The audio on the headset, delivered through bone conduction, automatically lowers and switches off if the user's EEG signals indicate that they have fallen asleep. The EEG-based sleep detection capability also determines when to set an alarm to wake the user. With these 2 features, the Dreem 2 just about makes it into closed-loop BCI territory.
There does not appear to be a device that focuses on enhancing attention through BCI. The closest device is the Emotiv, whose website says 'The EMOTIV MN8 helps to measure and analyze the changes in your employees' levels of stress and attention using EEG and EMOTIV's proprietary machine learning algorithms'. The app that accompanies the device presumably displays stress and attention levels across the day or during activities. It is not clear how (or if) the feedback is used to guide or nudge workers.
Emotiv's representation of the use of a BCI device for monitoring stress and attention at work
The gaming industry appears to have invested in research into closed-loop BCIs that respond to attention-like cues gathered directly from EEG. Valve's experimental psychologist describes using signals from BCI to engage the player for longer, responding to signs of stress, tiredness, or boredom by changing the level of difficulty of the game. Smaller developers like Brainattach have also experimented in this direction.
In 2018 a closed-loop invasive device showed in human trials that hippocampal recording and stimulation could boost recall. The 'hippocampal memory prosthetic' facilitates encoding using the subject's own hippocampal spatiotemporal neural codes for memory. When tested across 8 subjects, there was significant improvement (35%) in both short-term and long-term retention of visual information. The technology was picked up by Kernel (with its developers), and the research was furthered there, but the prosthetic was since shelved. Kernel has moved into non-invasive neural interfaces that read from the brain and decode signals, with no stimulating capabilities.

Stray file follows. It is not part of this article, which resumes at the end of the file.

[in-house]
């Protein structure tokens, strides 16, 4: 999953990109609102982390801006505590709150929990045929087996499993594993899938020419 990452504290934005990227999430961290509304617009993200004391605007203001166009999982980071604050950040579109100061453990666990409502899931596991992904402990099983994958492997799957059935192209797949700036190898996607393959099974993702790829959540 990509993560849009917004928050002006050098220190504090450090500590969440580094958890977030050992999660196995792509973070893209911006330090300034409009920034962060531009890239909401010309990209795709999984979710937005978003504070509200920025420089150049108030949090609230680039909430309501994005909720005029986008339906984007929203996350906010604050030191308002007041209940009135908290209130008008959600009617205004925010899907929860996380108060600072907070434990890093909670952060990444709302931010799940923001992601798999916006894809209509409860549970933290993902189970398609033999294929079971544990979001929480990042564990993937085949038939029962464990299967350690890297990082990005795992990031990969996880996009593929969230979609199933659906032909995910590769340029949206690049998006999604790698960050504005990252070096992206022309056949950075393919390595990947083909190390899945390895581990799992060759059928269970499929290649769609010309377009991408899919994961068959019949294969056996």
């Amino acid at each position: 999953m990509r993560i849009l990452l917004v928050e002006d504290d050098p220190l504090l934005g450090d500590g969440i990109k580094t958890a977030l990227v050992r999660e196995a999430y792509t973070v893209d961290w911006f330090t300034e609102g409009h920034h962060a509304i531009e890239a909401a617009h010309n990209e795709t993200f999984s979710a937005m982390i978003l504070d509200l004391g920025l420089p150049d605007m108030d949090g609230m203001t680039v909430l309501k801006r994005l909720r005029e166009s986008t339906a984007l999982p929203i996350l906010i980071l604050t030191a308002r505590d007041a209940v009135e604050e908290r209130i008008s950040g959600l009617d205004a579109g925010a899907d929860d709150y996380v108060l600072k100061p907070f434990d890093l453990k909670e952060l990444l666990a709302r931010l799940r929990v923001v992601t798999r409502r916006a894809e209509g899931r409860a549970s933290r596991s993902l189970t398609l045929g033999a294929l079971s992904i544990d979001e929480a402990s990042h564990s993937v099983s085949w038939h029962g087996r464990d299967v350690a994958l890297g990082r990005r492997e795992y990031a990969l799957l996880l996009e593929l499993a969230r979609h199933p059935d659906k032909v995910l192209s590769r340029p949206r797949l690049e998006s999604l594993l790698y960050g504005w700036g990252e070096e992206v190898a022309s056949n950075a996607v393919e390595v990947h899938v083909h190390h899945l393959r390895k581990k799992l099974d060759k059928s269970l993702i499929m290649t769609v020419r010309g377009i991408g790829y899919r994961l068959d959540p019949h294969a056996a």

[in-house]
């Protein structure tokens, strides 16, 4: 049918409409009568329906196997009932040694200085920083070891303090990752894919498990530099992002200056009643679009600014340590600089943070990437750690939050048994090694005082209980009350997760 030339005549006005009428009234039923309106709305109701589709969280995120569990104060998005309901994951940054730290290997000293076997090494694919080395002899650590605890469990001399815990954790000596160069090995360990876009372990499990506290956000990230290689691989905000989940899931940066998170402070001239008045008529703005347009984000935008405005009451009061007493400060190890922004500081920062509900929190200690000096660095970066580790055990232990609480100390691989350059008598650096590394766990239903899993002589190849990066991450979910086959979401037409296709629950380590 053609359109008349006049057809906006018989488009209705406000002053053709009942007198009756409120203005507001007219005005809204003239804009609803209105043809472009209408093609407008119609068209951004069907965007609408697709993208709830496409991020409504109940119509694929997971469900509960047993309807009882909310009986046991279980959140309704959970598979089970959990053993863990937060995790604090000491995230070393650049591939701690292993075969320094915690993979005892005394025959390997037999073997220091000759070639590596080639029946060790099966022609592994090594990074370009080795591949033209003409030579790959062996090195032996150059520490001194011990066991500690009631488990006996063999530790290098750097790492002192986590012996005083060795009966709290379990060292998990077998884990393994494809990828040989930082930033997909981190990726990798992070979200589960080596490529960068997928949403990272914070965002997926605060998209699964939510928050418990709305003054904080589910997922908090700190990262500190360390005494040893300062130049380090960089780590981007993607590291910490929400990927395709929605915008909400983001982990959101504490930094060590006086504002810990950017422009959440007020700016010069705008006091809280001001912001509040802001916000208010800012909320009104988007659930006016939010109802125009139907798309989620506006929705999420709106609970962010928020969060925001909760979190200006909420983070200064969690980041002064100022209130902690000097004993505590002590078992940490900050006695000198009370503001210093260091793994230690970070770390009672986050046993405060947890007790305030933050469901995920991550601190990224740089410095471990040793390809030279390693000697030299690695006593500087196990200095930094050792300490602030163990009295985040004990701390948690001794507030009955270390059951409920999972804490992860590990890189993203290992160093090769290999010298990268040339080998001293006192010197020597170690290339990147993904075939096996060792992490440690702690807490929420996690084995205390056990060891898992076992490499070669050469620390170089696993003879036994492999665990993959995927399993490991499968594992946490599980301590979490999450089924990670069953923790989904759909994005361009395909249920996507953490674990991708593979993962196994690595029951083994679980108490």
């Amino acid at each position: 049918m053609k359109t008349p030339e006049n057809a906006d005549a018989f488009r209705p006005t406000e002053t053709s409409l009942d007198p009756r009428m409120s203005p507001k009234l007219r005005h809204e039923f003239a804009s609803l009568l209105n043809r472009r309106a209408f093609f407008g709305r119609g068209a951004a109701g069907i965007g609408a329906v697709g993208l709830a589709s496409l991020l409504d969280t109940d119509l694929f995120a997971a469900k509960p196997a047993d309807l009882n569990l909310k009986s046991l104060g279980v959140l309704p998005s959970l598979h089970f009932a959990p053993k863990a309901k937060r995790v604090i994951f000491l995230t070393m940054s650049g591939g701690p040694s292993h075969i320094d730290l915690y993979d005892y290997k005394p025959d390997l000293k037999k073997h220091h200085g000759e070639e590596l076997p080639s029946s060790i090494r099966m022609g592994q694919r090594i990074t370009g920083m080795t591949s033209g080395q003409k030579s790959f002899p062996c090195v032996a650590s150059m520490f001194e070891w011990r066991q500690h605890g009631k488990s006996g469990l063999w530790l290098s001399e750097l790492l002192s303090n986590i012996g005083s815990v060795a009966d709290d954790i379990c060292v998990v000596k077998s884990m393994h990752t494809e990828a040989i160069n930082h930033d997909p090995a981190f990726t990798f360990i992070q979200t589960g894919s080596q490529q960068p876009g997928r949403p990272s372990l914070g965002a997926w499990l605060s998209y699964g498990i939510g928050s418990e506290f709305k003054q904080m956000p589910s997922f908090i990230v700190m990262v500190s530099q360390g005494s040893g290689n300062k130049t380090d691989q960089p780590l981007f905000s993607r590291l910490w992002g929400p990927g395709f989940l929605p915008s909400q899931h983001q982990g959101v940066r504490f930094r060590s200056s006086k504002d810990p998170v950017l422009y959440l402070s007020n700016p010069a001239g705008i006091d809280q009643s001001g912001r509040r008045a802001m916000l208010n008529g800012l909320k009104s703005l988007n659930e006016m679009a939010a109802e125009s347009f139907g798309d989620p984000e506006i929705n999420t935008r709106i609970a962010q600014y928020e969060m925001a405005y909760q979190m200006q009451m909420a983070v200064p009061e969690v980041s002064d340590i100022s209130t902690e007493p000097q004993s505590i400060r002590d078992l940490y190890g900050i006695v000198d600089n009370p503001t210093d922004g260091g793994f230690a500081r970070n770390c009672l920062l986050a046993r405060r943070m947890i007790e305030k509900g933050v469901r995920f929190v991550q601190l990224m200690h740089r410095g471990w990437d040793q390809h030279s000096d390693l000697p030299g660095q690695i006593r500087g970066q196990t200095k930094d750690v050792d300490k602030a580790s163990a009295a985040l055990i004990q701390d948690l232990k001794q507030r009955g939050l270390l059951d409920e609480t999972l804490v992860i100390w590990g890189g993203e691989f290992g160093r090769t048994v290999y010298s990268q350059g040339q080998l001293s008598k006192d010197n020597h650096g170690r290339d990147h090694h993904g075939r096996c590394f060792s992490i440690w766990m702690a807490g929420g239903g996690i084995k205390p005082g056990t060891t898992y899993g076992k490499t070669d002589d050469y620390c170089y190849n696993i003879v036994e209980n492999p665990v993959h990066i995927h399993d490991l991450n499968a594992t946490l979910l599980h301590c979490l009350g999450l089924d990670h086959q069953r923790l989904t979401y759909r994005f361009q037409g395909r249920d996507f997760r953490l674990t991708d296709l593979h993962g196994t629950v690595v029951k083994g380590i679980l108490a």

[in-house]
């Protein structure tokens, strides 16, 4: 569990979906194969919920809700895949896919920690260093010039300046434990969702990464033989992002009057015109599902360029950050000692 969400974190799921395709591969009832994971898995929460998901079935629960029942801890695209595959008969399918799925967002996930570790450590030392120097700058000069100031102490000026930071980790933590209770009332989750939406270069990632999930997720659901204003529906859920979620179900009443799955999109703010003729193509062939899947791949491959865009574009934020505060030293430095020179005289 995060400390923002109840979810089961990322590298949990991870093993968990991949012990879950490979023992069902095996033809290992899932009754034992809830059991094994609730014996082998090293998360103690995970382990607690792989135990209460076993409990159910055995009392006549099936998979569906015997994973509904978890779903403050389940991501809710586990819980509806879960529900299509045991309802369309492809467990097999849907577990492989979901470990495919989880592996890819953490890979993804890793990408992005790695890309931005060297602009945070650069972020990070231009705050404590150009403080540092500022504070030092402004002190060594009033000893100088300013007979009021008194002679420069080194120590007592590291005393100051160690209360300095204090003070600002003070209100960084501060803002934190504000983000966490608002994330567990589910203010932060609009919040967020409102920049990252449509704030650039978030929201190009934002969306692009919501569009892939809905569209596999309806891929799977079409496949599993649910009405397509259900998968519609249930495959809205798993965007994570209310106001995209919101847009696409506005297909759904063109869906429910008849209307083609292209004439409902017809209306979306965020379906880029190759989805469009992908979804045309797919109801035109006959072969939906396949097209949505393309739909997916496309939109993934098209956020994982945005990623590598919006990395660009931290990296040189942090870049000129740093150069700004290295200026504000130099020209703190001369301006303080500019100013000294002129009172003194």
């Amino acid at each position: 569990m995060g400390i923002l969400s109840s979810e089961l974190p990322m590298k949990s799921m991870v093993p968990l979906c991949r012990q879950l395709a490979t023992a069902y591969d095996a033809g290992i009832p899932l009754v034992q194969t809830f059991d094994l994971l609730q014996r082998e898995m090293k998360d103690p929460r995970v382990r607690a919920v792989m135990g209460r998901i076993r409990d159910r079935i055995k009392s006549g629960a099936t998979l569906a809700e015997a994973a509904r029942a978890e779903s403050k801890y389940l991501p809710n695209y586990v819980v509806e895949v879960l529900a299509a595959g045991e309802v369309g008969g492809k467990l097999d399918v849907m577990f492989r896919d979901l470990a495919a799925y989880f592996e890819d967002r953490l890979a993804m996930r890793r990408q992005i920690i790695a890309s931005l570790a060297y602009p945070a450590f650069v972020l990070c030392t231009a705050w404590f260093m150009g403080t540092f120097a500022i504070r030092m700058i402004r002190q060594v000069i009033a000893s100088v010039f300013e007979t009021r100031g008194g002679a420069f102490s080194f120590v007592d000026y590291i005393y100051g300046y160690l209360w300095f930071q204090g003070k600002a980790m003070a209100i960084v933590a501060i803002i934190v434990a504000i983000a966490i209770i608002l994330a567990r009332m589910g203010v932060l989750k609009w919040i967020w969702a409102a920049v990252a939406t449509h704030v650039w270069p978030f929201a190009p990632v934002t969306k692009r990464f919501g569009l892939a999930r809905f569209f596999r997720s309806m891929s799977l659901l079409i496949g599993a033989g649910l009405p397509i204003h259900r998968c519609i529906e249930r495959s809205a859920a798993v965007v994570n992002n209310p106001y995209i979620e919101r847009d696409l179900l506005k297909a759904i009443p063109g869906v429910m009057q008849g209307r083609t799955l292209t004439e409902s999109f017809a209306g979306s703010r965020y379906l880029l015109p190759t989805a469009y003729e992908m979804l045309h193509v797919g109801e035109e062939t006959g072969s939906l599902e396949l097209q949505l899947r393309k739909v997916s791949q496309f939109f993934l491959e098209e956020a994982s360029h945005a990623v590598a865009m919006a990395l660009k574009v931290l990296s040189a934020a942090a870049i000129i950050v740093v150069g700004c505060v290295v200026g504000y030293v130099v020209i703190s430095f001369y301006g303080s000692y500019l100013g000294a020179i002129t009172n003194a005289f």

Meanwhile, Nia Therapeutics is developing and commercializing an ECoG-based 'memory augmenting' closed-loop system that senses from the temporal lobe. The device uses electrodes that record the state of the subject's brain, analyze it, and decide whether to trigger stimulation. A study of a prototype version showed a small improvement in subjects' ability to remember words, using a machine learning algorithm to close the loop. Now, coupled with a Cortera Technologies' wireless neuromodulation device, Nia Therapeutics is further developing the prototype, focusing first on a device targeted at patients with traumatic brain injury.
Neuropace's neurostimulation system for epilepsy treatment is the only invasive FDA-cleared closed-loop BCI. Depending on the location of the epileptic focus in the brain, a surgeon places deep and/or surface leads that sense patterns that are likely to lead to a seizure, and automatically deliver pre-programmed stimulation pulses to prevent it. Their study, completed in 2020 showed that 30% of patients achieved more than 90% seizure reduction in the most recent 3 months. There are no numbers available on how many patients are currently using the device, but the company recently received a second FDA approval and raised funding to support commercial expansion.
The experimental invasive hippocampal and temporal lobe BCIs seem very far from the everyday usability of the sleep-monitoring and meditation-enhancing headbands. What they all have in common is that they interpret the language of our neurons and allow us new ways to talk back to them — without having to learn their language first.